Four months ago, Ahmaud Arbery was murdered here in Brunswick, Georgia. That event lit a fuse that burned through Louisville and New York to Minneapolis, there to ignite an international movement focused on racial justice. Millions have marched and some have resigned; policies have changed, and legislation has been introduced; coalitions have emerged, and a new resolve courses through much of the citizenry.
While our attention has been drawn to this wider drama, much of importance has happened right here in Brunswick.
After 74 days of inaction by local authorities, the Georgia Bureau of Investigation seized control of the situation. It took them 36 hours to arrest two of the perpetrators and a few weeks more to arrest the third. This past week, a grand jury indicted the three on multiple murder-related charges.
During this period, the entire community organized in ways unseen in recent years. Marches, rallies, and protests have become commonplace, led by an invigorated ministerial alliance. Reverend David Yarborough, pastor of the largest church in the county (a white Evangelical congregation with multiple sites) took the floor at an early meeting and declared, “This is about all of us.”
Their persistence focused initially on the passage of a state hate crime law. Georgia was one of only four states in the Union not to have such a statute on the books. That changed on June 19, when Governor Brian Kemp signed such a bill into law.
The state legislature also passed three laws that allow us as a county to vote on the future of our police force. The department has a checkered history, one that had the current police chief on administrative leave at the time of the Ahmaud Arbery murder, due to pending charges of corruption.
“There have been issues with the department through the years in our county,” Georgia State Senator William Ligon said recently, explaining his crusade to authorize the referendum. If successful in November, the vote would empower us to join the majority of Georgia counties in operating under one law enforcement agency—the sheriff—rather than two.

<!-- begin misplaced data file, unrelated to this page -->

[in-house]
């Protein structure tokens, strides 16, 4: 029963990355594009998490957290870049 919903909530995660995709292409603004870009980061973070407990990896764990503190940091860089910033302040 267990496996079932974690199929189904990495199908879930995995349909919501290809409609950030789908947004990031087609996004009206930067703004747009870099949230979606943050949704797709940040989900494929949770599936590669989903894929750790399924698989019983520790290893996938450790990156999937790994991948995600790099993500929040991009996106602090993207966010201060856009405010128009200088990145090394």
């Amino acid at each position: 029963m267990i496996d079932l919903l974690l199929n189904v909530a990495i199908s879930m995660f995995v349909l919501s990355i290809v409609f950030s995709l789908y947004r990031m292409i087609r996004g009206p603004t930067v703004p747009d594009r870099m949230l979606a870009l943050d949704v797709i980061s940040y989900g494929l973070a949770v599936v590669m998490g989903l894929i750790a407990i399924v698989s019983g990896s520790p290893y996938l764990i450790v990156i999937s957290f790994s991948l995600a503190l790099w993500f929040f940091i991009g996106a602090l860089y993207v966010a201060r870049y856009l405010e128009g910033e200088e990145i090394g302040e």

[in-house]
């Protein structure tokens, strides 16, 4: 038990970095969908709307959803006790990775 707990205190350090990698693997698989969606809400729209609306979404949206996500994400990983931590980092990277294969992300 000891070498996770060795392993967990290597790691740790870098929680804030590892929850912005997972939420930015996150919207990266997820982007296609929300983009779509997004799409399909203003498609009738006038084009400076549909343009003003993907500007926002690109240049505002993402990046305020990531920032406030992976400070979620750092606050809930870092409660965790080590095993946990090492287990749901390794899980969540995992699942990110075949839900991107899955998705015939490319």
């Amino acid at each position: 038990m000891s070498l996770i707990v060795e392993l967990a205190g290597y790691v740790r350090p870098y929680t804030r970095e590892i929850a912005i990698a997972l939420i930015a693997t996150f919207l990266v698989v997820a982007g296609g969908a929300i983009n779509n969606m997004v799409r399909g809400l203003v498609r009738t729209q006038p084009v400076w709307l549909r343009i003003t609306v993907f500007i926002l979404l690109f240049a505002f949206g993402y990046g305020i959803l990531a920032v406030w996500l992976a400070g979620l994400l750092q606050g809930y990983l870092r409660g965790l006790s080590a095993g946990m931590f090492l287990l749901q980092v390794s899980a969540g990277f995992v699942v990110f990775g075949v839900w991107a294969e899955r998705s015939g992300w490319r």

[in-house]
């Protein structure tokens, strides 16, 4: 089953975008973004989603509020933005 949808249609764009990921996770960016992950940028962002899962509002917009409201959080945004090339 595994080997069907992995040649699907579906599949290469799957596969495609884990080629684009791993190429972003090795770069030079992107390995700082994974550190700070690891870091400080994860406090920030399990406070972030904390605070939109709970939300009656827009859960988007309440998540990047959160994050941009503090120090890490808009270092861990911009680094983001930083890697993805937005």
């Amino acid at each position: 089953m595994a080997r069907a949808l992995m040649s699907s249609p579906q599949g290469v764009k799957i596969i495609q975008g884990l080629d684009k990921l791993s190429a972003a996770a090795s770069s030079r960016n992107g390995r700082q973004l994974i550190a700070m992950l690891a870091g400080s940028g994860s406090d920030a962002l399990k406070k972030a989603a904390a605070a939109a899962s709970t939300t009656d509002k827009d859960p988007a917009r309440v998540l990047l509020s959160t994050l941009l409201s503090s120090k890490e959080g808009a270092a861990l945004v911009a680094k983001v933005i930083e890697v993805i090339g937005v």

June 9 was primary day in Georgia;18,790 ballots were cast by Glynn County residents, at least 30% higher than normal voting rates. Hotly contested were four of the seven county commissioner seats (the other three are scheduled for a vote in two years). Of those four, one incumbent did not run for re-election, two were defeated, and one—the only black commissioner—ran unopposed. This significant turnover reflects, in part, a discontent in the way the commissioners have handled matters of public safety and justice.
Then there is the statue.
A few blocks from the old town center lies the spacious Hanover square. It was laid out by city founder and first Georgia governor General James Oglethorpe, in 1771. At one time it housed the stock yards, the courthouse, and the jail. In 1902, 37 years after the surrender at Appomattox, the 20-foot white stone monument was unveiled. A marble statue of a Confederate soldier adorned the top, his head slightly bowed, “not in defeat or disgrace but in dignified reflection”, the dedicatory program read.
That “dignity” is now being challenged, not only here in Glynn County, but in places public and private all over the country. Our current city commissioners, led by the mayor Harvey Cornell, have promised to appoint a committee of citizens to advise them of what to do with the statue.
Somebody already sent their recommendation, in the form of black paint and the words, “Black Lives Matter”. Mayor Cornell, himself a black man in year seven of his second four-year term, rebuked the defacement, cleaned the monument, and promised a fine to anyone who further defaces it.
That is the only episode of vandalism in our now four-month journey toward social justice and racial solidarity here in the southern county where, on February 23rd, a racially-charged murder served to trigger the largest national protest movement in fifty years.
We have made good progress on these things, but other significant matters—like education, employment, poverty, and health care—await our attention. We have a long road ahead, and that reminds me of the chorus to that wonderful spiritual:
“Walk together children, don’t you get weary, there’s a great camp meeting in the promised land.”